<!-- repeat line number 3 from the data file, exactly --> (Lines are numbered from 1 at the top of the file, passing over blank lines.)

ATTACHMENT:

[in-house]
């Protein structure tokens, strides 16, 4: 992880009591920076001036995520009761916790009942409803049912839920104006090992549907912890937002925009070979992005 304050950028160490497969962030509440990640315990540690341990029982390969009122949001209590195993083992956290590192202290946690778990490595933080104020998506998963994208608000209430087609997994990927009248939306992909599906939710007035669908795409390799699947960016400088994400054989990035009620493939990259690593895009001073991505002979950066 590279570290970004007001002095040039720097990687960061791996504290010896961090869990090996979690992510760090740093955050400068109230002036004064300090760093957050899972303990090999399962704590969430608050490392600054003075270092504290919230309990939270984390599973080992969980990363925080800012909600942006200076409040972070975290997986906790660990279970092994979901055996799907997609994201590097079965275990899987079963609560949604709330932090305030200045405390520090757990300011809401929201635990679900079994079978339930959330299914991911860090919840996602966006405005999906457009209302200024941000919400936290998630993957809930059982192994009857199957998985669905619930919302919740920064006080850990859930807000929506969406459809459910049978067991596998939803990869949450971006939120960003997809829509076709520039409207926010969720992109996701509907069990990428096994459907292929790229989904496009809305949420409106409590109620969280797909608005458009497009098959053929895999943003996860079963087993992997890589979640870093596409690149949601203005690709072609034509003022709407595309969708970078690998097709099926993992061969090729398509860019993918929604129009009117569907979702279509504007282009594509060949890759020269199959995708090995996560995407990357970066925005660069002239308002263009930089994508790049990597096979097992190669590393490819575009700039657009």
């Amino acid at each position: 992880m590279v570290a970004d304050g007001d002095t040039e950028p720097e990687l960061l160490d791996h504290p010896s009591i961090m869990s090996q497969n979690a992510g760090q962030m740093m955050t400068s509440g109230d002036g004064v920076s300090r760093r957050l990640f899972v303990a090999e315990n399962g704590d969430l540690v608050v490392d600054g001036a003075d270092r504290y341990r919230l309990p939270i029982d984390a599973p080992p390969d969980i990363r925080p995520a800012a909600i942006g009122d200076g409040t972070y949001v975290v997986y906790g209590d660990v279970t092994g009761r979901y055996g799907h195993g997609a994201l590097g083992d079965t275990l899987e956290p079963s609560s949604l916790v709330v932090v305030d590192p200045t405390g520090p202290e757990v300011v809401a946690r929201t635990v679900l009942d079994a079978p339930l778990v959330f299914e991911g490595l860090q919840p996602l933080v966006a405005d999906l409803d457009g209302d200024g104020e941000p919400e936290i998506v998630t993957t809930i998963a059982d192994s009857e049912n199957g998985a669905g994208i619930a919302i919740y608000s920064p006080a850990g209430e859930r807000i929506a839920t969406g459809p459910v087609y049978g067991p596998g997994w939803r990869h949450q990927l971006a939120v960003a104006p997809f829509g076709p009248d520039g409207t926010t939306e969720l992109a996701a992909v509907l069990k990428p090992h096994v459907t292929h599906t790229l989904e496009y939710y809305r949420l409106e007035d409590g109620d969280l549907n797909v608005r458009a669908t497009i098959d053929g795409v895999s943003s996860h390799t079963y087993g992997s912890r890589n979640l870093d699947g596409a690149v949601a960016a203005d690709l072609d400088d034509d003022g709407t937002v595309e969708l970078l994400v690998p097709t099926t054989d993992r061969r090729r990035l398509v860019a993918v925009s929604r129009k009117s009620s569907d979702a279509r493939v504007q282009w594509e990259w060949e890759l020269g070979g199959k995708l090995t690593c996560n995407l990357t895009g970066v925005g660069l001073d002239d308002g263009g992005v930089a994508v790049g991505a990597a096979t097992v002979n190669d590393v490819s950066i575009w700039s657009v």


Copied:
């Amino acid at each position: 992880m590279v570290a970004d304050g007001d002095t040039e950028p720097e990687l960061l160490d791996h504290p010896s009591i961090m869990s090996q497969n979690a992510g760090q962030m740093m955050t400068s509440g109230d002036g004064v920076s300090r760093r957050l990640f899972v303990a090999e315990n399962g704590d969430l540690v608050v490392d600054g001036a003075d270092r504290y341990r919230l309990p939270i029982d984390a599973p080992p390969d969980i990363r925080p995520a800012a909600i942006g009122d200076g409040t972070y949001v975290v997986y906790g209590d660990v279970t092994g009761r979901y055996g799907h195993g997609a994201l590097g083992d079965t275990l899987e956290p079963s609560s949604l916790v709330v932090v305030d590192p200045t405390g520090p202290e757990v300011v809401a946690r929201t635990v679900l009942d079994a079978p339930l778990v959330f299914e991911g490595l860090q919840p996602l933080v966006a405005d999906l409803d457009g209302d200024g104020e941000p919400e936290i998506v998630t993957t809930i998963a059982d192994s009857e049912n199957g998985a669905g994208i619930a919302i919740y608000s920064p006080a850990g209430e859930r807000i929506a839920t969406g459809p459910v087609y049978g067991p596998g997994w939803r990869h949450q990927l971006a939120v960003a104006p997809f829509g076709p009248d520039g409207t926010t939306e969720l992109a996701a992909v509907l069990k990428p090992h096994v459907t292929h599906t790229l989904e496009y939710y809305r949420l409106e007035d409590g109620d969280l549907n797909v608005r458009a669908t497009i098959d053929g795409v895999s943003s996860h390799t079963y087993g992997s912890r890589n979640l870093d699947g596409a690149v949601a960016a203005d690709l072609d400088d034509d003022g709407t937002v595309e969708l970078l994400v690998p097709t099926t054989d993992r061969r090729r990035l398509v860019a993918v925009s929604r129009k009117s009620s569907d979702a279509r493939v504007q282009w594509e990259w060949e890759l020269g070979g199959k995708l090995t690593c996560n995407l990357t895009g970066v925005g660069l001073d002239d308002g263009g992005v930089a994508v790049g991505a990597a096979t097992v002979n190669d590393v490819s950066i575009w700039s657009v």